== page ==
Sept. 23 - 7:30 pm (Berwick Academy) - "The Chadbourne Archhaeology Project: A Progress Report" - The digging has stopped on this important archaeology project sponsored by OBHS, but the analysis continues. Emerson "Tad" Baker provides an update on what we are learning about life in South Berwick in the 17th century.
One of the most important archaeological sites excavated in southern Maine, the 17th century Chadbourne homestead, will be analyzed and interpreted by project leader Emerson "Tad" Baker in a lecture sponsored by the Old Berwick Historical Society.
The program, which is open to the public, will be held Thursday evening, September 23, starting at 7:30 pm at Berwick Academy's Jeppesen Science Center on Academy Street. Refreshments will be served by volunteers.
A professor of history at Salem State College, Baker is an award-winning author of numerous works on the history and archaeology of early New England, including The Devil of Great Island: Witchcraft and Conflict in Early New England.
Baker has led archaeological excavations at many early colonial sites. He was an on-camera expert for the PBS-TV series Colonial House, and has consulted for PBS's The American Experience. He lives with his wife and two daughters in York.
From 1995 to 2007, Baker and the Old Berwick Historical Society excavated the homestead of Lucy and Humphrey Chadbourne and their family, who were among the first English settlers to arrive in what is now South Berwick. The Chadbourne home and sawmill are believed to have stood from 1643 to 1690 near the confluence of the Great Works and Salmon Falls Rivers. The site was probably destroyed during conflicts with the Indians.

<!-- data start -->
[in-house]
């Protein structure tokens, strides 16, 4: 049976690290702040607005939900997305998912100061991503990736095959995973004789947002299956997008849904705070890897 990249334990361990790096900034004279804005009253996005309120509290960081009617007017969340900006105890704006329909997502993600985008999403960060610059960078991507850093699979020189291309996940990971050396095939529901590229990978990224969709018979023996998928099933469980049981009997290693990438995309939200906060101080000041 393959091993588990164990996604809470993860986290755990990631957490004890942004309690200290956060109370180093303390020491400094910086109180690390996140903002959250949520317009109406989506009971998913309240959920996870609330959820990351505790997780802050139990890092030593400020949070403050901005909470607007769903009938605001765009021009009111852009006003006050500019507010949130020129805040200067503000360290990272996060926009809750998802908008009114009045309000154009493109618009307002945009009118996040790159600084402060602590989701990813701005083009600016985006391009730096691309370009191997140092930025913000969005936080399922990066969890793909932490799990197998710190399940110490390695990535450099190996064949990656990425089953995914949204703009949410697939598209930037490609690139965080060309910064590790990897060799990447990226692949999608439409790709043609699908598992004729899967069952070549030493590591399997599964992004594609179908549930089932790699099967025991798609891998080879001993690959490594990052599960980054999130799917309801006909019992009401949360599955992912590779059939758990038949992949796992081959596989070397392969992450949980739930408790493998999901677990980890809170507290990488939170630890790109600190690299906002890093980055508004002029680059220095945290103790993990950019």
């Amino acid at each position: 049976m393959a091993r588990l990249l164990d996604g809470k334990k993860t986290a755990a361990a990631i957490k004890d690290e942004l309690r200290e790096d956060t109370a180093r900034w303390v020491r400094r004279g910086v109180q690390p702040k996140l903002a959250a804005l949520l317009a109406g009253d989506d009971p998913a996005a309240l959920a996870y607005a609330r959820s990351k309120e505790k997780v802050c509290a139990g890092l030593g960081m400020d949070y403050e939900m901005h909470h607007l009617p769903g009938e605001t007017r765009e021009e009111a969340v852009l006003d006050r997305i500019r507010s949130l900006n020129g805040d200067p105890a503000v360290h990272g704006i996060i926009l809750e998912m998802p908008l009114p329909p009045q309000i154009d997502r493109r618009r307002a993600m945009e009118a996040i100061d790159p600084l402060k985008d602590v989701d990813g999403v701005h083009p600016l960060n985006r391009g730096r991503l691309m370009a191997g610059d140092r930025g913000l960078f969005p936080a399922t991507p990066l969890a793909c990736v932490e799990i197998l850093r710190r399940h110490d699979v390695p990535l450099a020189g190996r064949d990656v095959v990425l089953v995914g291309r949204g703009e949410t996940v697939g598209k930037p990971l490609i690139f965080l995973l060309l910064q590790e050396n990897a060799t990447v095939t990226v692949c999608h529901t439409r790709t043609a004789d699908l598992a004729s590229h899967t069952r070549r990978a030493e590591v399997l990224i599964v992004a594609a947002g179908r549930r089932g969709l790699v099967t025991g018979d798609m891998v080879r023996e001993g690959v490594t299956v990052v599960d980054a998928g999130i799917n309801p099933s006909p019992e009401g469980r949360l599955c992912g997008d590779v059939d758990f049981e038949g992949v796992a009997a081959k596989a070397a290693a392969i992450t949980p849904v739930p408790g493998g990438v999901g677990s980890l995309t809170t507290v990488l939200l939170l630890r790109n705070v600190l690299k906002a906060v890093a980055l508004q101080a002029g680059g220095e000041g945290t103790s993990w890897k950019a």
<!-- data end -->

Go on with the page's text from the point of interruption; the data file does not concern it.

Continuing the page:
Baker and hundreds of volunteers over 13 years uncovered over 40,000 artifacts as well as the remains of the house and a series of outbuildings.
Artifacts from the Chadbourne project can now be viewed at the historical society’s Counting House Museum, open weekends from 1:00 to 4:00 pm through October, and year-round by appointment. A new display about the Chadbournes is also set to be part of a new exhibit, Village Voices, to open on September 25 at the Counting House.
Although the digging has ended, the analysis of the site and the artifacts continues. In his lecture, Baker will present an analysis of the artifacts, and how they help us better understand what life was like for the Chadbourne family and other early immigrants to Northern New England.
This event is part of the Old Berwick Historical Society's 2010 series of talks, walks and historical events. The series, supported by member donations, includes seven monthly evening presentations as well as other local history events around South Berwick.